Quite a similar process to how we normally recruit, we engaged with the recruiters who sent us some CVs. We then shared these with the hiring managers, who then shortlisted by filling out the relevant forms, stating how they have or haven’t met the criteria. It’s important that we still have this very clear journey. The interviews took place over Google Hangouts with our interviewee and interview panel joining remotely. Where we required a task to be completed and presented, the interviewee simply shared their screen during the hangout and presented as they would in the office.
At Texthelp, we’re already quite an internally online company - how has this helped you to welcome new starts into the company?
This has made a massive difference. The online platforms that we use have made the process pretty seamless. We use Google Drive to store all of our documents, and it’s user friendly so it’s pretty easy to work out how to use. There’s also lots of tutorials available, which we share with our new starters too. Google Communities is also great as it acts as a company white board. Even before lockdown, the guys in the States or Australia could share more informal updates with us and it helps us to share things company wide. When new employees start it’s a nice way to introduce them, with a profile telling everyone who they are, and putting a face to their name. We’ve also got systems like People HR where employees can put holiday requests through; iHasco for delivering staff training; and, Hive HR for employee engagement, where we can gage what our colleagues are thinking about certain issues. All of these online platforms have been great.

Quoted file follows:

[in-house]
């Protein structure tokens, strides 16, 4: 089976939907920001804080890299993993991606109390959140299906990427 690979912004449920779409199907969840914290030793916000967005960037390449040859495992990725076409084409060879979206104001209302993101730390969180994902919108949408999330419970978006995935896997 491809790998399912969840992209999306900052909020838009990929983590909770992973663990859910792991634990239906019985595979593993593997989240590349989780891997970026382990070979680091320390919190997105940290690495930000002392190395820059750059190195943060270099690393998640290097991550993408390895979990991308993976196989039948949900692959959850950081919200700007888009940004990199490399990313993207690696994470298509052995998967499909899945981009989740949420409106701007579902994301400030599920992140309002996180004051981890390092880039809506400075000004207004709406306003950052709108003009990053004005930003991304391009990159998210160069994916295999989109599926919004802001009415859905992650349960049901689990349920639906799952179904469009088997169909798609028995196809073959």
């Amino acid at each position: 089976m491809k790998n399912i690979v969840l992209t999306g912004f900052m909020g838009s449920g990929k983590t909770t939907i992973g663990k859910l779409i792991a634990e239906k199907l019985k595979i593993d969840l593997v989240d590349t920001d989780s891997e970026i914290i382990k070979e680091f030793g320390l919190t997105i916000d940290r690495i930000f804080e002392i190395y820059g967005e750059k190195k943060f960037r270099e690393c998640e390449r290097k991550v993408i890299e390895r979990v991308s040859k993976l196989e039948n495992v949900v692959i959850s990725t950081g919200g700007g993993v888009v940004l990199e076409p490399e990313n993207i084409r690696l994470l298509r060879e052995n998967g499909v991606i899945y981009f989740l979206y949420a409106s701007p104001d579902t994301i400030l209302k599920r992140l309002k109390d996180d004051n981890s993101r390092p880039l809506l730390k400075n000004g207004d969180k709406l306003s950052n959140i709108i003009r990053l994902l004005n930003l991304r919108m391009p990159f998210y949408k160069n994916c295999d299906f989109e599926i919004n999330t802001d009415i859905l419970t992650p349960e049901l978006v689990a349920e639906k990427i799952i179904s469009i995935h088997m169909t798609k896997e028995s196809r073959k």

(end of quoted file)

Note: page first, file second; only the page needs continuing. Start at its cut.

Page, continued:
And what about the induction process? What does a good induction program look like for employees joining a company remotely?
It needs to be informative without being too overwhelming. In this remote environment, our employees are spending their first day with their line manager, with a HR induction the following day - to ease them into the team slowly. In terms of the induction documents, it’s about making sure they have everything they need, like access to policies, and information on how to sign up to any software that’s used in the team. Also, letting them know how they can find out about payday, and book annual leave. Making sure their training has all the general information they need as well as that specific to their job role, and that they know who to turn to if they have any questions about their role. We’re working closely with managers to make sure all that is still happening whilst we’re not in the office.
Starting a new company can be nerve-wracking, never mind starting as a remote employee. What have you put in place to make sure new employees are given that sense of belonging?